El Aguajal, Dalston, London
A Peruvian place that has been on my to-do list for a year or so. In the meantime, they shifted from Balls Pond Road to Kingsland Road.
Earth spicing on the meaty, anticuchos, grilled beef hearts with a hint of livery flavour. Very savoury, going down well with the side of papa a la huancaina, boiled potatoes (Peru is after all, the home of the potato) coated with a yellow cream sauce made with aji amarillo, one of the many peppers of Peruvian cooking. The sauce was fair good, but could have more more tangy and smoky, perhaps a deeper dose of the chilli peppers to spice it up.
Juanes de gallina, a slightly stringy but still modestly moist piece of chicken breast wrapped in rice flavoured with another Peruvian pepper and tumeric and mixed with eggs, cooked in what looked like banana leaves. A complex tangy flavour to the rice, pairing well with the chicken, and even better with generous spoonfuls of a peruvian chilli sauce. The side of marinated onions is sharp, acidic, and lightly sweet, an intense but balanced flavour that suggests that their ceviche (which likely use a similar marinade) is going to be worth trying. Finally a nice medium sweet plantain on the side.
Pretty good chica morada, a purple corn drink.
At 25% discount from Mon to Thurs, not a bad deal.
They say on weekends they'll have pollo a la brasa (Peruvian rotisserie chicken), and desserts like alfajores (shortbread sandwiching dulce de leche). Was interesting to sample the juanes, which they label under Peruvian Amazon food, it was new to me. Will have to try one of their tacacho dishes (mashed green plantains). But I'll also be back for the usual Peruvian stuff like lomo saltado. Food I had was tasty and definitely worth investigating further, might end up being better than Tito's, which is the other Peruvian place that I've been to in London.
Those marinated onions are great on the papa rellena (mashed potato stuffed with little bits of meat, olives and boiled egg, battered and deep fried) -- their sharpness and acidity are vivid and delicious, and bites of the fried stuffed potato doesn't seem to have any greasy trace. The potato itself is fine -- I think the stuffing is a bit meagre, but it seems properly fried, although it wasn't blazing hot (temperature wise), more of a polite heat. Perhaps cooled by the limey onions?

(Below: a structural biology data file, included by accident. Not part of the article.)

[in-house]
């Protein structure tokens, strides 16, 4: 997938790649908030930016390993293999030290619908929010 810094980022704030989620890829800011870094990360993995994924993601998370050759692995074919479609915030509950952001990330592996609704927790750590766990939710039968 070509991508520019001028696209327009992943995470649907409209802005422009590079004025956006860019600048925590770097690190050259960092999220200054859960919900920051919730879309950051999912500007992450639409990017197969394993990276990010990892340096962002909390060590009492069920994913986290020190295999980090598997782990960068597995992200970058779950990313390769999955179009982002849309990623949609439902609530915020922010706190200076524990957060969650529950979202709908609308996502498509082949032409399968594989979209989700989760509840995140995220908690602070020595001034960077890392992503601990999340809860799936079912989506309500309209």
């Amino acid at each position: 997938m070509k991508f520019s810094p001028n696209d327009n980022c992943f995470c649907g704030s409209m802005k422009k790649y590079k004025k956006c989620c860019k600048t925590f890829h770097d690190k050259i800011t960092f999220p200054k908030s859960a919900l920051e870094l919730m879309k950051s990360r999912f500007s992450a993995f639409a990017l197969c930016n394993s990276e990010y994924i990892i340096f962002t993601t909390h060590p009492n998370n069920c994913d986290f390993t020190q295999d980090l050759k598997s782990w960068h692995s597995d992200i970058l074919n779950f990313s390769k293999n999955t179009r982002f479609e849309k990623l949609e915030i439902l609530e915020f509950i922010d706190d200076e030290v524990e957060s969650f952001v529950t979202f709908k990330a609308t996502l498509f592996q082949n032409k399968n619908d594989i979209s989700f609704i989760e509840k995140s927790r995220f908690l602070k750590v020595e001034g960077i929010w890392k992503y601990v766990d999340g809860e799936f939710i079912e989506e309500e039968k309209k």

Lomo saltado is a Peruvian staple. Here it's beef strips with onion, a few small wedges of tomato, a good amount of soy sauce and probably vinegar, hints of ginger (I think), a Peruvian interpretation of a Chinese stir fry, served with rice and very good (and very hot) chips that had a thick crispy surface and a slightly puffy and soft inside (although many might prefer slghtly softer chips as a more homey combination the rest of the plate). Topped with a nice fried egg, the sunny yolk just set. Best part is when the chips soak up some of the sauce. I would have liked a serious bit of coriander/cilantro or parsley, which seemed lacking here. I think overall I prefer the stir-fry at Tito's for the balance from a dash of herby flavour (it's been a while though).
I think this place might be a touch cheaper than Tito's with their 25% discount from Mon-Thur.
Awesome, sounds great -- the closet thing I've had to that here is probably the keema kofte at Hot Stuff, but I don't think there was potato in it. The other thing that comes to mind is begadil, an Indonesian/Malay potato cutlet with little bits of mutton, but I haven't had that here in London.